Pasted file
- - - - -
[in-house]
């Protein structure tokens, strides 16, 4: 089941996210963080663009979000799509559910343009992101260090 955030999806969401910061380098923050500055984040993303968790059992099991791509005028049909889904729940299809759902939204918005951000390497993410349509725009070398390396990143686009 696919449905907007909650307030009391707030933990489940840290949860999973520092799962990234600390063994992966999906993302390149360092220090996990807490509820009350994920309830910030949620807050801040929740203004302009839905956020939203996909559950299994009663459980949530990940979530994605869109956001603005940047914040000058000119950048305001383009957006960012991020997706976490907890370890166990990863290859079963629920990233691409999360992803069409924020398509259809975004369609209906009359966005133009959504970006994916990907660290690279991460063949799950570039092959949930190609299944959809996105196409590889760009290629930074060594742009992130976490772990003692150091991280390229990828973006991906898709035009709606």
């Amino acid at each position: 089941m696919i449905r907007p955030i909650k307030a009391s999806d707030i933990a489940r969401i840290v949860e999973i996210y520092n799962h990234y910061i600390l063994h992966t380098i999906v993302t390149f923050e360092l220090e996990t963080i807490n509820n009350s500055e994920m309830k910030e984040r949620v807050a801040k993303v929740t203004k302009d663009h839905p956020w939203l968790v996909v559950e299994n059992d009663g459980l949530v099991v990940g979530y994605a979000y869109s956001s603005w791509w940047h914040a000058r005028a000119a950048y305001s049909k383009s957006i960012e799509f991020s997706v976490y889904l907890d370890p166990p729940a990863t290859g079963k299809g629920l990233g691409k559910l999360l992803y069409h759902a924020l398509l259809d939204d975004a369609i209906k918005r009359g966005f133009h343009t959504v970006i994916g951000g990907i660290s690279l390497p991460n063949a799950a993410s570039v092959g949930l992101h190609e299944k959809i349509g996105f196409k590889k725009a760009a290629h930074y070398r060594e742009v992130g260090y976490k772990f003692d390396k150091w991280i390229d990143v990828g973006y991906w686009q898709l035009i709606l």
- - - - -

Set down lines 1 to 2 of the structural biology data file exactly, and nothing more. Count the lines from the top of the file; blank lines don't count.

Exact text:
[in-house]
């Protein structure tokens, strides 16, 4: 089941996210963080663009979000799509559910343009992101260090 955030999806969401910061380098923050500055984040993303968790059992099991791509005028049909889904729940299809759902939204918005951000390497993410349509725009070398390396990143686009 696919449905907007909650307030009391707030933990489940840290949860999973520092799962990234600390063994992966999906993302390149360092220090996990807490509820009350994920309830910030949620807050801040929740203004302009839905956020939203996909559950299994009663459980949530990940979530994605869109956001603005940047914040000058000119950048305001383009957006960012991020997706976490907890370890166990990863290859079963629920990233691409999360992803069409924020398509259809975004369609209906009359966005133009959504970006994916990907660290690279991460063949799950570039092959949930190609299944959809996105196409590889760009290629930074060594742009992130976490772990003692150091991280390229990828973006991906898709035009709606």